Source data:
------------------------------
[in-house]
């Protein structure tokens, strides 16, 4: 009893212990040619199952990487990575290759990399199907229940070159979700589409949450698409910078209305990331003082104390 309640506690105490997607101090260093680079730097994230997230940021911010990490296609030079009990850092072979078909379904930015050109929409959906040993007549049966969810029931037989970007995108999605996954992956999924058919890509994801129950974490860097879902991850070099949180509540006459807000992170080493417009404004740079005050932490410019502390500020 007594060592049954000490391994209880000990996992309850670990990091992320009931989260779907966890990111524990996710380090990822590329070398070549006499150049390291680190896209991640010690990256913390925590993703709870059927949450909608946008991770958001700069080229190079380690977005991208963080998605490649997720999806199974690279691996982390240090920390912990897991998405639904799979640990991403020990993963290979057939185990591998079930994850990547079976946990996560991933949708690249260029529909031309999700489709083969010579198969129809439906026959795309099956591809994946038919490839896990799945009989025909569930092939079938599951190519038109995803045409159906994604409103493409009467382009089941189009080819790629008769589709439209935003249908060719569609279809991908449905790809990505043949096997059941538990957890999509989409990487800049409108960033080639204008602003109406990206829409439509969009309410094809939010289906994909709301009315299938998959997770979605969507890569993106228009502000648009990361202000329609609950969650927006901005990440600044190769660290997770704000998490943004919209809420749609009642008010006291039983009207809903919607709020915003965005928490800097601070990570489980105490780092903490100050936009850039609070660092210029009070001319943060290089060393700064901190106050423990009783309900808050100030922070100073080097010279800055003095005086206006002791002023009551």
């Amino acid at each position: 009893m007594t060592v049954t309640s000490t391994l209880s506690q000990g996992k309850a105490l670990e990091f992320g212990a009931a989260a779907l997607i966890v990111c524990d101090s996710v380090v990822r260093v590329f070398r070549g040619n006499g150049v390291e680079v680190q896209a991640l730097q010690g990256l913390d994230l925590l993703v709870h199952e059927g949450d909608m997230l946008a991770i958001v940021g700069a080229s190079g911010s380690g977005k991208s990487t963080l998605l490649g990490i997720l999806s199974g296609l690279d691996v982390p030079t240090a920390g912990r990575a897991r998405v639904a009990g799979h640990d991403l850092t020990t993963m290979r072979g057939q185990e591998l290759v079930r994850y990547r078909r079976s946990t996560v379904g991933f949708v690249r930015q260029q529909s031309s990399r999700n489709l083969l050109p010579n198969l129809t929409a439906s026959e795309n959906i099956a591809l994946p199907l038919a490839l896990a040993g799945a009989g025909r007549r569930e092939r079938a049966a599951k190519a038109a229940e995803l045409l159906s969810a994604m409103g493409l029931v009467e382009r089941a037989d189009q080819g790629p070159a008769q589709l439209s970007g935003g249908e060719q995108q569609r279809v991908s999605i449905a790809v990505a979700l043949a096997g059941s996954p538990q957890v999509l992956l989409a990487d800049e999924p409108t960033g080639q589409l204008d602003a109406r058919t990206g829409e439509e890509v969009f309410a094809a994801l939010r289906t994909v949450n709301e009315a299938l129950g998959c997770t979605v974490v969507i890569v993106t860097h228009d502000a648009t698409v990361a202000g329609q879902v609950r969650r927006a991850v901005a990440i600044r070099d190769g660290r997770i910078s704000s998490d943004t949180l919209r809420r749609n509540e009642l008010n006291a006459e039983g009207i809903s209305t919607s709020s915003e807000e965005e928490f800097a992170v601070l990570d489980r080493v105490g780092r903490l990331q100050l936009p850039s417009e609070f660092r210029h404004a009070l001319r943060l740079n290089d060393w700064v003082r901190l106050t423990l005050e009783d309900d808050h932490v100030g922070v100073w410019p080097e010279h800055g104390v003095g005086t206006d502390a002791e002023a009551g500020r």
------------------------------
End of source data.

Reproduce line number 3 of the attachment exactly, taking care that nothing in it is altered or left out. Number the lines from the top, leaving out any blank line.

């Amino acid at each position: 009893m007594t060592v049954t309640s000490t391994l209880s506690q000990g996992k309850a105490l670990e990091f992320g212990a009931a989260a779907l997607i966890v990111c524990d101090s996710v380090v990822r260093v590329f070398r070549g040619n006499g150049v390291e680079v680190q896209a991640l730097q010690g990256l913390d994230l925590l993703v709870h199952e059927g949450d909608m997230l946008a991770i958001v940021g700069a080229s190079g911010s380690g977005k991208s990487t963080l998605l490649g990490i997720l999806s199974g296609l690279d691996v982390p030079t240090a920390g912990r990575a897991r998405v639904a009990g799979h640990d991403l850092t020990t993963m290979r072979g057939q185990e591998l290759v079930r994850y990547r078909r079976s946990t996560v379904g991933f949708v690249r930015q260029q529909s031309s990399r999700n489709l083969l050109p010579n198969l129809t929409a439906s026959e795309n959906i099956a591809l994946p199907l038919a490839l896990a040993g799945a009989g025909r007549r569930e092939r079938a049966a599951k190519a038109a229940e995803l045409l159906s969810a994604m409103g493409l029931v009467e382009r089941a037989d189009q080819g790629p070159a008769q589709l439209s970007g935003g249908e060719q995108q569609r279809v991908s999605i449905a790809v990505a979700l043949a096997g059941s996954p538990q957890v999509l992956l989409a990487d800049e999924p409108t960033g080639q589409l204008d602003a109406r058919t990206g829409e439509e890509v969009f309410a094809a994801l939010r289906t994909v949450n709301e009315a299938l129950g998959c997770t979605v974490v969507i890569v993106t860097h228009d502000a648009t698409v990361a202000g329609q879902v609950r969650r927006a991850v901005a990440i600044r070099d190769g660290r997770i910078s704000s998490d943004t949180l919209r809420r749609n509540e009642l008010n006291a006459e039983g009207i809903s209305t919607s709020s915003e807000e965005e928490f800097a992170v601070l990570d489980r080493v105490g780092r903490l990331q100050l936009p850039s417009e609070f660092r210029h404004a009070l001319r943060l740079n290089d060393w700064v003082r901190l106050t423990l005050e009783d309900d808050h932490v100030g922070v100073w410019p080097e010279h800055g104390v003095g005086t206006d502390a002791e002023a009551g500020r």